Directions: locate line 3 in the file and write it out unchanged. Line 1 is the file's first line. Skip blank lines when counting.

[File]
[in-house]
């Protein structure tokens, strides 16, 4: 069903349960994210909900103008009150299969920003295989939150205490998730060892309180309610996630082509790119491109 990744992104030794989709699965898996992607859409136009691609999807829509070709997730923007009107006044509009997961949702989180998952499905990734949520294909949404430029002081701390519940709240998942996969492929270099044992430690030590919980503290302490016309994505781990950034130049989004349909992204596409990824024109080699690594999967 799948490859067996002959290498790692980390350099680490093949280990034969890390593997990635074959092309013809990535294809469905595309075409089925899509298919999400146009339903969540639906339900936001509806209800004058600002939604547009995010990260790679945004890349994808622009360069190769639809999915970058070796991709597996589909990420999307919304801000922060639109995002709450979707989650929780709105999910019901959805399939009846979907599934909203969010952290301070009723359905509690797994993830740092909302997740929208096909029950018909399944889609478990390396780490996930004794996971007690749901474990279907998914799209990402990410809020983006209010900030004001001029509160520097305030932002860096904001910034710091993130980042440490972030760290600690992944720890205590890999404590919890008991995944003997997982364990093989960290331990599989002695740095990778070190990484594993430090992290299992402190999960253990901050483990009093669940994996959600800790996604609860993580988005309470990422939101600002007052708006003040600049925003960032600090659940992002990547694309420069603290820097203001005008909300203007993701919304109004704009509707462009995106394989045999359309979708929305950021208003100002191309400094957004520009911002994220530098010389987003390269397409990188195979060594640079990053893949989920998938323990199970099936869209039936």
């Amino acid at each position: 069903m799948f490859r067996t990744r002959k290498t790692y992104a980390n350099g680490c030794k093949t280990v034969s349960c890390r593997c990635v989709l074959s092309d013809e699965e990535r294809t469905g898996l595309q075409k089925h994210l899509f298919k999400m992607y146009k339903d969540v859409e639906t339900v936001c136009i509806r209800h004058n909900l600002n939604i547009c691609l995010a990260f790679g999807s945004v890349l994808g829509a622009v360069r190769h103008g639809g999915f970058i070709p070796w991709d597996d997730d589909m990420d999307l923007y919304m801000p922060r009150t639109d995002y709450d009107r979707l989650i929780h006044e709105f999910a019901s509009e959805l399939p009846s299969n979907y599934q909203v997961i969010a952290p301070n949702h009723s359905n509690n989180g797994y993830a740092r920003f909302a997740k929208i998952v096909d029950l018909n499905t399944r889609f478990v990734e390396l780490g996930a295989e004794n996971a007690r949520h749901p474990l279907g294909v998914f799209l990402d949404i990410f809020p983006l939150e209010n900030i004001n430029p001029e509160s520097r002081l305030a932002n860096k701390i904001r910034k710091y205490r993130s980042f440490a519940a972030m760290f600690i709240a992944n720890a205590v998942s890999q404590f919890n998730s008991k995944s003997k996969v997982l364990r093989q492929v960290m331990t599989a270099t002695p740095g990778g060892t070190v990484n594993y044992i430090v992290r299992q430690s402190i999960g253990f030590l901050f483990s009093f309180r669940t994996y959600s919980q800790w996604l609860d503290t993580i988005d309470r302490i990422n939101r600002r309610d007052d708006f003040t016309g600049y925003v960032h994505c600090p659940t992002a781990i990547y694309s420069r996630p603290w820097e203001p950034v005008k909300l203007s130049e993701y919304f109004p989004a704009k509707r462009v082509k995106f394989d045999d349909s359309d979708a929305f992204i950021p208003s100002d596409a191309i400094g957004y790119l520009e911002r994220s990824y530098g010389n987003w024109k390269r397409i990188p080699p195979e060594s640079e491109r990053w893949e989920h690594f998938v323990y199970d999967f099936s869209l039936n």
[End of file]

């Amino acid at each position: 069903m799948f490859r067996t990744r002959k290498t790692y992104a980390n350099g680490c030794k093949t280990v034969s349960c890390r593997c990635v989709l074959s092309d013809e699965e990535r294809t469905g898996l595309q075409k089925h994210l899509f298919k999400m992607y146009k339903d969540v859409e639906t339900v936001c136009i509806r209800h004058n909900l600002n939604i547009c691609l995010a990260f790679g999807s945004v890349l994808g829509a622009v360069r190769h103008g639809g999915f970058i070709p070796w991709d597996d997730d589909m990420d999307l923007y919304m801000p922060r009150t639109d995002y709450d009107r979707l989650i929780h006044e709105f999910a019901s509009e959805l399939p009846s299969n979907y599934q909203v997961i969010a952290p301070n949702h009723s359905n509690n989180g797994y993830a740092r920003f909302a997740k929208i998952v096909d029950l018909n499905t399944r889609f478990v990734e390396l780490g996930a295989e004794n996971a007690r949520h749901p474990l279907g294909v998914f799209l990402d949404i990410f809020p983006l939150e209010n900030i004001n430029p001029e509160s520097r002081l305030a932002n860096k701390i904001r910034k710091y205490r993130s980042f440490a519940a972030m760290f600690i709240a992944n720890a205590v998942s890999q404590f919890n998730s008991k995944s003997k996969v997982l364990r093989q492929v960290m331990t599989a270099t002695p740095g990778g060892t070190v990484n594993y044992i430090v992290r299992q430690s402190i999960g253990f030590l901050f483990s009093f309180r669940t994996y959600s919980q800790w996604l609860d503290t993580i988005d309470r302490i990422n939101r600002r309610d007052d708006f003040t016309g600049y925003v960032h994505c600090p659940t992002a781990i990547y694309s420069r996630p603290w820097e203001p950034v005008k909300l203007s130049e993701y919304f109004p989004a704009k509707r462009v082509k995106f394989d045999d349909s359309d979708a929305f992204i950021p208003s100002d596409a191309i400094g957004y790119l520009e911002r994220s990824y530098g010389n987003w024109k390269r397409i990188p080699p195979e060594s640079e491109r990053w893949e989920h690594f998938v323990y199970d999967f099936s869209l039936n």